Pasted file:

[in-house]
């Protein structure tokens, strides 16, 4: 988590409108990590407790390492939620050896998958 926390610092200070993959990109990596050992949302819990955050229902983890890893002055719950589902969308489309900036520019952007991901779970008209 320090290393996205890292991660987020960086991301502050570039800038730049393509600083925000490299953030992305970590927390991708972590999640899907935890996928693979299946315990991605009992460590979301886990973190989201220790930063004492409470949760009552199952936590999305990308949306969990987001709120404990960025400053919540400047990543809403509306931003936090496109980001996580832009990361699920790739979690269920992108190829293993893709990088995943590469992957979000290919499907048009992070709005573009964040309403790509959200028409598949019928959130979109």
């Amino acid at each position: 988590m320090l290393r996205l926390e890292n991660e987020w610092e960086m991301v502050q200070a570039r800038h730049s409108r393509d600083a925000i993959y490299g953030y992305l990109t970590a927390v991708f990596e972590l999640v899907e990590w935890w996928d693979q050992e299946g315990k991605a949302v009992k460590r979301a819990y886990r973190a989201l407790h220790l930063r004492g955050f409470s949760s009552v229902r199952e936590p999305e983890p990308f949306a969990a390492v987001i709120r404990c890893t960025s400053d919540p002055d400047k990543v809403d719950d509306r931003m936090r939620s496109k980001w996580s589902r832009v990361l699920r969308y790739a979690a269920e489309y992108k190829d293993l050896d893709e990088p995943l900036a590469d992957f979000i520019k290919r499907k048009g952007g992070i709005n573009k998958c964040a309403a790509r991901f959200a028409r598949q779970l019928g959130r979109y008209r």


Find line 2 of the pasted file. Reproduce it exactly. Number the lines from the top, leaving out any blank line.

């Protein structure tokens, strides 16, 4: 988590409108990590407790390492939620050896998958 926390610092200070993959990109990596050992949302819990955050229902983890890893002055719950589902969308489309900036520019952007991901779970008209 320090290393996205890292991660987020960086991301502050570039800038730049393509600083925000490299953030992305970590927390991708972590999640899907935890996928693979299946315990991605009992460590979301886990973190989201220790930063004492409470949760009552199952936590999305990308949306969990987001709120404990960025400053919540400047990543809403509306931003936090496109980001996580832009990361699920790739979690269920992108190829293993893709990088995943590469992957979000290919499907048009992070709005573009964040309403790509959200028409598949019928959130979109």